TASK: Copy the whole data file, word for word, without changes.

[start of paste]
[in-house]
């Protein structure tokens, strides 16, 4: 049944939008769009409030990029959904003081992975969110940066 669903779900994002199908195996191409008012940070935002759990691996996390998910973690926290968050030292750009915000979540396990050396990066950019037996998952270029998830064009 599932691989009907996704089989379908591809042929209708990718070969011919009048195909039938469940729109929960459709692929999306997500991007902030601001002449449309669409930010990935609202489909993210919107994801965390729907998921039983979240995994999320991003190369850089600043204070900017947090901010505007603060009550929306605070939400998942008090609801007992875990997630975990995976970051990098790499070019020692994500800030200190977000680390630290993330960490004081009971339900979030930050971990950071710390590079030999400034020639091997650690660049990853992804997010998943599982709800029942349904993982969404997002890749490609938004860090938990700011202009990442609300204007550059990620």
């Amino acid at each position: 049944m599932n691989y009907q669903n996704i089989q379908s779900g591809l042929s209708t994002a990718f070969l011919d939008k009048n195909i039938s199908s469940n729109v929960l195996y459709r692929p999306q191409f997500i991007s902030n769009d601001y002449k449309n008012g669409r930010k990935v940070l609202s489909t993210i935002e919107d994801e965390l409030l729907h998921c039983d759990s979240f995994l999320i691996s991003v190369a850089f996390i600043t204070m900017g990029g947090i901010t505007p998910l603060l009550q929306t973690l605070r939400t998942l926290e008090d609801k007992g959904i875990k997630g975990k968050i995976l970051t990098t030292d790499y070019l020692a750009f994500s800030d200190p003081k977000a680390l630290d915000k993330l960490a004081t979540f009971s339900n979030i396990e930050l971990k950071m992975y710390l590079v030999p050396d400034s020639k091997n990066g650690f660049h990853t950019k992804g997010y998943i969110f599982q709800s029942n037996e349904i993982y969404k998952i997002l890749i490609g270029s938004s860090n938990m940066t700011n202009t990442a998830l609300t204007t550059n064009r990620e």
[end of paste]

[in-house]
């Protein structure tokens, strides 16, 4: 049944939008769009409030990029959904003081992975969110940066 669903779900994002199908195996191409008012940070935002759990691996996390998910973690926290968050030292750009915000979540396990050396990066950019037996998952270029998830064009 599932691989009907996704089989379908591809042929209708990718070969011919009048195909039938469940729109929960459709692929999306997500991007902030601001002449449309669409930010990935609202489909993210919107994801965390729907998921039983979240995994999320991003190369850089600043204070900017947090901010505007603060009550929306605070939400998942008090609801007992875990997630975990995976970051990098790499070019020692994500800030200190977000680390630290993330960490004081009971339900979030930050971990950071710390590079030999400034020639091997650690660049990853992804997010998943599982709800029942349904993982969404997002890749490609938004860090938990700011202009990442609300204007550059990620």
């Amino acid at each position: 049944m599932n691989y009907q669903n996704i089989q379908s779900g591809l042929s209708t994002a990718f070969l011919d939008k009048n195909i039938s199908s469940n729109v929960l195996y459709r692929p999306q191409f997500i991007s902030n769009d601001y002449k449309n008012g669409r930010k990935v940070l609202s489909t993210i935002e919107d994801e965390l409030l729907h998921c039983d759990s979240f995994l999320i691996s991003v190369a850089f996390i600043t204070m900017g990029g947090i901010t505007p998910l603060l009550q929306t973690l605070r939400t998942l926290e008090d609801k007992g959904i875990k997630g975990k968050i995976l970051t990098t030292d790499y070019l020692a750009f994500s800030d200190p003081k977000a680390l630290d915000k993330l960490a004081t979540f009971s339900n979030i396990e930050l971990k950071m992975y710390l590079v030999p050396d400034s020639k091997n990066g650690f660049h990853t950019k992804g997010y998943i969110f599982q709800s029942n037996e349904i993982y969404k998952i997002l890749i490609g270029s938004s860090n938990m940066t700011n202009t990442a998830l609300t204007t550059n064009r990620e």